With the yen's decline from a 13-year high of 94 to the dollar, buying of export-linked shares helped Japan's key stock index Nikkei rebound in early trades this morning, with the benchmark Nikkei 225 rising 200.95 points to 7,850.03 shortly after opening, rebounding or 2.63 per cent from earlier losses.
Elsewhere in Asia, stocks continue to trade deep in red.
The index had opened lower even as a report circulated that the that the government was considering large capital injection into strickem Japanse banks to prevent a panic in the financial markets.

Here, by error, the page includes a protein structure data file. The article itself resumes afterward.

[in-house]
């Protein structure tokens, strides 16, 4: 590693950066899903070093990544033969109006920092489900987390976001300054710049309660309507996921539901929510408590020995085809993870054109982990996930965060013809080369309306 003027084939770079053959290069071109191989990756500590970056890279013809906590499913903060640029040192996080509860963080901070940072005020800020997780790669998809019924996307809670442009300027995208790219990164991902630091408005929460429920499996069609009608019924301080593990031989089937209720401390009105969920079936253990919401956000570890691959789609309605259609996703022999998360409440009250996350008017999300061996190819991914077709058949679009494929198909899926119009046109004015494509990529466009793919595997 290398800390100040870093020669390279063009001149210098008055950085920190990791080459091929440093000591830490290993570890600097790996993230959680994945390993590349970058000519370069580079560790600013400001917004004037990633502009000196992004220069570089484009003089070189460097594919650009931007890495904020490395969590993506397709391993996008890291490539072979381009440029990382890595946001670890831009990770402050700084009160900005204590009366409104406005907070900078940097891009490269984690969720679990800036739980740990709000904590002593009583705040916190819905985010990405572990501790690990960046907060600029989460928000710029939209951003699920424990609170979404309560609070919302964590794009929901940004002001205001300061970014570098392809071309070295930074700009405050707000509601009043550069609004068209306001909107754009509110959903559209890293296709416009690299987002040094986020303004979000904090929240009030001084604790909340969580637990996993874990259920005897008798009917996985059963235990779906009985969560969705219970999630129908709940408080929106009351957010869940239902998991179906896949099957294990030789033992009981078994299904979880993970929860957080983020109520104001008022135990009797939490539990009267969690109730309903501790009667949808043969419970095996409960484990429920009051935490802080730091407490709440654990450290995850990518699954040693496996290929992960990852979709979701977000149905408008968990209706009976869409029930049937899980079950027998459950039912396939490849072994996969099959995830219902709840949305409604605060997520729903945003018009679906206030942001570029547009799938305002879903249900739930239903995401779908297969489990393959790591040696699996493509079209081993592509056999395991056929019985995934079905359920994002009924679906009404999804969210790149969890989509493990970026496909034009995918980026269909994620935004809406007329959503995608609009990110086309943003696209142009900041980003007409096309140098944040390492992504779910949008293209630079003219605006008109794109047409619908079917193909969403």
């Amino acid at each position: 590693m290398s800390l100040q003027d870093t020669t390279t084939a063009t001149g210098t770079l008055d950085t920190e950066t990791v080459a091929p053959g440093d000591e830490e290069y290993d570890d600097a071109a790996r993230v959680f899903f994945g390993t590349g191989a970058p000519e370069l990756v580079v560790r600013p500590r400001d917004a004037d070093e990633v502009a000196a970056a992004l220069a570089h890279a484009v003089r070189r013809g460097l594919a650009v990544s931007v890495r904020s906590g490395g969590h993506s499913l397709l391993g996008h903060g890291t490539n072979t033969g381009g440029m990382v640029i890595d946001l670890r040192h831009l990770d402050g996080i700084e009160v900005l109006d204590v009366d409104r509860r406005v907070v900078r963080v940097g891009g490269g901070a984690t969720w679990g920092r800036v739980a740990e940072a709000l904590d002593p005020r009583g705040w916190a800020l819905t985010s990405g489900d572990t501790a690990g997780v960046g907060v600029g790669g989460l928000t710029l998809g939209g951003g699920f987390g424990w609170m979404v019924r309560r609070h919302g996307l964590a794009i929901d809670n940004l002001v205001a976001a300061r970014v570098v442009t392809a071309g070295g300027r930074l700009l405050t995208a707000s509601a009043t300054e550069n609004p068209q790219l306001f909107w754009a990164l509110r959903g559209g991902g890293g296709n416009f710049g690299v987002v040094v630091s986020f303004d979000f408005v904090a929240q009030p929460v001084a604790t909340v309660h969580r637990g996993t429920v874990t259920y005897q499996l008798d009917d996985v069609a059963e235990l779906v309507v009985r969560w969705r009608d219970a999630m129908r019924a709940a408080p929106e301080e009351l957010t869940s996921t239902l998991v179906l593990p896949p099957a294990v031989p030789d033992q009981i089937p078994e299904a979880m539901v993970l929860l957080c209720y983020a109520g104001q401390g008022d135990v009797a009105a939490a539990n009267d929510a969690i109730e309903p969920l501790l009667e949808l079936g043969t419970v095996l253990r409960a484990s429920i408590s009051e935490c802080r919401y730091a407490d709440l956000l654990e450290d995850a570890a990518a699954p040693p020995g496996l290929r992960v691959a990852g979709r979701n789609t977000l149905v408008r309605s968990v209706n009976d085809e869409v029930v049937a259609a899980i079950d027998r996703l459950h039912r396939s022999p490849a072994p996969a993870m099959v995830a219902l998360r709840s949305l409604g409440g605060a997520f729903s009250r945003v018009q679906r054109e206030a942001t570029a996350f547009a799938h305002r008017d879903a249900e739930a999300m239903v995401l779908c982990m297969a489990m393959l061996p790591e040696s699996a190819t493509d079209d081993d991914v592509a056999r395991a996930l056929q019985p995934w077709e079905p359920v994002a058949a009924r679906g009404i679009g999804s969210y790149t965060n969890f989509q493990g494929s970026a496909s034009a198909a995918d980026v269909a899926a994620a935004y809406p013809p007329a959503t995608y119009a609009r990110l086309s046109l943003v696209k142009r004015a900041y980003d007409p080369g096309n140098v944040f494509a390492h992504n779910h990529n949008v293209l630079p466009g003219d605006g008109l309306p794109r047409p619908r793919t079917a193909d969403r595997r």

The Japanese markets are speculating that the country's central bank, Bank of Japan, may intervene in the market to pressure the yen against the dollar.
Analysts say, what the market really wants is a package of stimulus measures to boost the Japanese economy.
In contrast South Korean markets traded lower despite the announcement of the largest rate cut in the country's recent history, or 0.75 percentage point to 4.25 per cent, with the main KOSPI at 933.35, down 5.4 points, or 0.58 per cent as the markets viewed the cut as possibly having a short-term impact on boosting the economy, but insufficient to calm the widespread market fears.